Somewhere during the past 11 years, my son became convinced that his mom could create any costume that he could possibly imagine. He has been a scuba diver, a werewolf, a hobo, a monkey, a swamp monster and a pop tart. There have been a handful of store bought costumes, but for the most part, I like to do it myself.
My daughter only ever wants to be a princess. She’s five. I will hold on to the princess thing as long as I can, because it’s easy. This year she will be joining the Elsa horde. I’m pretty sure that every girl under the age of 10 is going to be Elsa this year. Her costume is handmade, but by someone else.
On the other hand, there is my son. This year, he insisted that he wants to be Godzilla. I tried to get out of it. I know I’m going to procrastinate. I know that part way through the creation, I am going to want to quit. I know it’s going to be messy. It’s not the first year he has made this request, but he’s 11. I don’t expect him to be doing this for much longer. It’s time for my masterpiece.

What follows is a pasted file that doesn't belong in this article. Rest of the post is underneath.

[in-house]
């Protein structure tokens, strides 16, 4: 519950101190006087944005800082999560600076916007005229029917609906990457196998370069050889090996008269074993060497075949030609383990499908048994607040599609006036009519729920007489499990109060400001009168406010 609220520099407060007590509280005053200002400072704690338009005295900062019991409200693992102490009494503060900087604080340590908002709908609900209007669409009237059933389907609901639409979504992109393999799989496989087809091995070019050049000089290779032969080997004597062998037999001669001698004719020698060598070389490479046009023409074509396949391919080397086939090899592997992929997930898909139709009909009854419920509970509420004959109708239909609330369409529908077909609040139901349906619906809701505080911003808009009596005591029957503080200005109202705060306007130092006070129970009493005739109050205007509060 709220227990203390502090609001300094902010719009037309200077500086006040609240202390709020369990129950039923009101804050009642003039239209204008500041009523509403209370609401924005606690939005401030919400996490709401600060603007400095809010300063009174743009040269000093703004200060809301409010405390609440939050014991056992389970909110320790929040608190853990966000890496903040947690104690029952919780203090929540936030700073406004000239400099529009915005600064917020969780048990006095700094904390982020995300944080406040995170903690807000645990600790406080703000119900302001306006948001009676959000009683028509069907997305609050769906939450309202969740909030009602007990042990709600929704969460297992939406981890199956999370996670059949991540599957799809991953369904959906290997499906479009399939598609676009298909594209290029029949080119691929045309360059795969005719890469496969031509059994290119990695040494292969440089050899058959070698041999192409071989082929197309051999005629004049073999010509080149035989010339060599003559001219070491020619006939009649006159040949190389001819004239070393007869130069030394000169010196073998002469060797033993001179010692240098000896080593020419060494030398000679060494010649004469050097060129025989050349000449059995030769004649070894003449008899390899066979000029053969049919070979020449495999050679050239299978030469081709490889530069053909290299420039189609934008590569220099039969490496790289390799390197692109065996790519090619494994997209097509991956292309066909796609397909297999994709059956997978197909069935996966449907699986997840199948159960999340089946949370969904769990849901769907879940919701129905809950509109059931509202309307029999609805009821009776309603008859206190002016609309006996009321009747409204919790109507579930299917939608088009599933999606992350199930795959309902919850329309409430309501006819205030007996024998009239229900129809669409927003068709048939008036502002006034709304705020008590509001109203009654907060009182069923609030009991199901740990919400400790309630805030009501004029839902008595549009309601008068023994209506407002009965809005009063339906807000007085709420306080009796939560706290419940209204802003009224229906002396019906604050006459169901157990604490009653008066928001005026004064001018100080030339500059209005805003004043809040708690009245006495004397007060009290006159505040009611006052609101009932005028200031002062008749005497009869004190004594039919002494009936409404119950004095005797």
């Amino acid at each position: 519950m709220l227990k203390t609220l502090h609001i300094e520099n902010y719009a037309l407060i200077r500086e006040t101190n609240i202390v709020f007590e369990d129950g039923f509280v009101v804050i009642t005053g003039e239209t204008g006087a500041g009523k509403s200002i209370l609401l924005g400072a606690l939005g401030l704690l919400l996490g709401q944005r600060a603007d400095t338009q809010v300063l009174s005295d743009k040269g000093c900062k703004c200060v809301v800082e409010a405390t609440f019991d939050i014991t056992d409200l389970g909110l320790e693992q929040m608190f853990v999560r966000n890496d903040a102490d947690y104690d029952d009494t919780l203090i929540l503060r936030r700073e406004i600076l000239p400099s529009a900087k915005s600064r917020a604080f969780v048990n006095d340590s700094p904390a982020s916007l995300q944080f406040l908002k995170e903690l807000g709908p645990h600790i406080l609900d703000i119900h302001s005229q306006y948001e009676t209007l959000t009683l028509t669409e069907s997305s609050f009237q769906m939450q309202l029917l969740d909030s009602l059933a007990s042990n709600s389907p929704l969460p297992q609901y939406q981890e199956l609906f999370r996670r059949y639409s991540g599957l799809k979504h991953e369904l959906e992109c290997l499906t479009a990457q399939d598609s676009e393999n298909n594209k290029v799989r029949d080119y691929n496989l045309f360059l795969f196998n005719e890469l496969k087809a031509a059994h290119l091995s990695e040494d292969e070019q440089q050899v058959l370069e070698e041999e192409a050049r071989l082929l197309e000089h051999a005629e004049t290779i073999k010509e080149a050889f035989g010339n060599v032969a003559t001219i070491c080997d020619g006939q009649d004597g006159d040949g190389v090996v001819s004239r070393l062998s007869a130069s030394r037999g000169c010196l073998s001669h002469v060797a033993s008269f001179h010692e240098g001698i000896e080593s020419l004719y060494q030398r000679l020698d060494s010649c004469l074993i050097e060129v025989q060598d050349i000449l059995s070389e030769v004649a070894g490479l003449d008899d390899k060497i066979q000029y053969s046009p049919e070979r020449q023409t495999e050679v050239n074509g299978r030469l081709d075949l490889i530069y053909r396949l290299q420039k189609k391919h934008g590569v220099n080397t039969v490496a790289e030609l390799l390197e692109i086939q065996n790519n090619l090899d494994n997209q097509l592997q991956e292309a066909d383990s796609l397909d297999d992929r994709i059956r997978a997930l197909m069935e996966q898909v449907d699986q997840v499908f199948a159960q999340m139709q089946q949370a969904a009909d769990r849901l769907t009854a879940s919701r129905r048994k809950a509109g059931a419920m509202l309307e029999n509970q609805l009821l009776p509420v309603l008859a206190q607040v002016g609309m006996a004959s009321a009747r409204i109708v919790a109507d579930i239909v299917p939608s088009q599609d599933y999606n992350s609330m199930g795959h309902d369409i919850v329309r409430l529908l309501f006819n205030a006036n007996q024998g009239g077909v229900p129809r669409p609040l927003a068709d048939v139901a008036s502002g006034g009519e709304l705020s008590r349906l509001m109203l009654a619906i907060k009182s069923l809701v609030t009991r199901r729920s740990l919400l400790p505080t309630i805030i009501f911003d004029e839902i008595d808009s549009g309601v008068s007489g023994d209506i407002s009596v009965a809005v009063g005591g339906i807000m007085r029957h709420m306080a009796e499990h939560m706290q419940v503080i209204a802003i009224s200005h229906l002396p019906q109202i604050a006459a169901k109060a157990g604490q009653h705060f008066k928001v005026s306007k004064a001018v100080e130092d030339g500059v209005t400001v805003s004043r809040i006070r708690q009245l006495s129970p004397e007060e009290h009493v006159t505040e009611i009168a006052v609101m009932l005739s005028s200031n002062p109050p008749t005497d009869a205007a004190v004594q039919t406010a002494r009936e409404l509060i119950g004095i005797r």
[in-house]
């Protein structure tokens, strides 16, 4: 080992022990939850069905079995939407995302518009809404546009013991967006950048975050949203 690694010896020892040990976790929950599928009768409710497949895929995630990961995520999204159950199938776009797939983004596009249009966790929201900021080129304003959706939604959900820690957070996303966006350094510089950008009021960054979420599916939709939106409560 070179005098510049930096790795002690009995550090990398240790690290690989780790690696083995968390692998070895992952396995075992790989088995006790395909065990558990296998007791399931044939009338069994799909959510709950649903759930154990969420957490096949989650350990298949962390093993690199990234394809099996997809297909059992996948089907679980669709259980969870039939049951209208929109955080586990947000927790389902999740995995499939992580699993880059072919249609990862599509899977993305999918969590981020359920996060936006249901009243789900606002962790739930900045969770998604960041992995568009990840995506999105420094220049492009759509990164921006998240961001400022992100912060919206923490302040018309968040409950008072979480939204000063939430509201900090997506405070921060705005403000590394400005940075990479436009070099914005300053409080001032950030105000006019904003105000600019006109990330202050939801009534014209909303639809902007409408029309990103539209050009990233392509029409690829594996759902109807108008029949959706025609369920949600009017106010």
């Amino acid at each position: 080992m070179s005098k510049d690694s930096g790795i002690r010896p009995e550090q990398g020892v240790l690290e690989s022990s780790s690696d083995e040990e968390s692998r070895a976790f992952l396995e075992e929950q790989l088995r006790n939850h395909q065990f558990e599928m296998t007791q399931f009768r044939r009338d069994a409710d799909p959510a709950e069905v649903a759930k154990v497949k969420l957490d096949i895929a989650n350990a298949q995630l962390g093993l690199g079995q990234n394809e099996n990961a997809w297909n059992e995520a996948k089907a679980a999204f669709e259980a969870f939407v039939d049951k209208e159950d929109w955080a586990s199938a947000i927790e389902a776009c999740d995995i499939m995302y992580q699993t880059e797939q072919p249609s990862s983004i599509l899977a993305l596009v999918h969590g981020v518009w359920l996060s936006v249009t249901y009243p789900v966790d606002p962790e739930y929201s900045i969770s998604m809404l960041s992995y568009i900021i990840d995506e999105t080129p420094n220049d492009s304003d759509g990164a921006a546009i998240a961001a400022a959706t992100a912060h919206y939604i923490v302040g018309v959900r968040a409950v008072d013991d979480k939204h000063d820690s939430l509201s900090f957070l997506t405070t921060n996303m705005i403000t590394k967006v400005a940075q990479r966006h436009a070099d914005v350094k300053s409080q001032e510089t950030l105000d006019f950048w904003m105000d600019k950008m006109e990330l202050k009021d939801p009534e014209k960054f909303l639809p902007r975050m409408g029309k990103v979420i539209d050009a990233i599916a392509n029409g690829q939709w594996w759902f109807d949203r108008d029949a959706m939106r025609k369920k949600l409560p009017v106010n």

So, we are in full on Godzilla costume mode at my house. And, he has expectations. He’s very particular about the details. You would think that the judges from Face Off will judging the community contest. The other day he asked me if it would possible to have fire come out of Godzilla’s mouth. Or at least put a fog machine in the monster’s mouth. I had to inform him that this is not a Hollywood special effects studio. Mom does have some limitations.
Mostly, this is a long way of saying, “Sorry I haven’t posted a new project yet!” But don’t worry! We’re documenting the costume process. Just in case you need to create your own Godzilla costume. (Don’t do it. Just say no.)
Now, if I had time, this is the costume I would make for myself. A skein of Red Heart yarn! Why the heck not?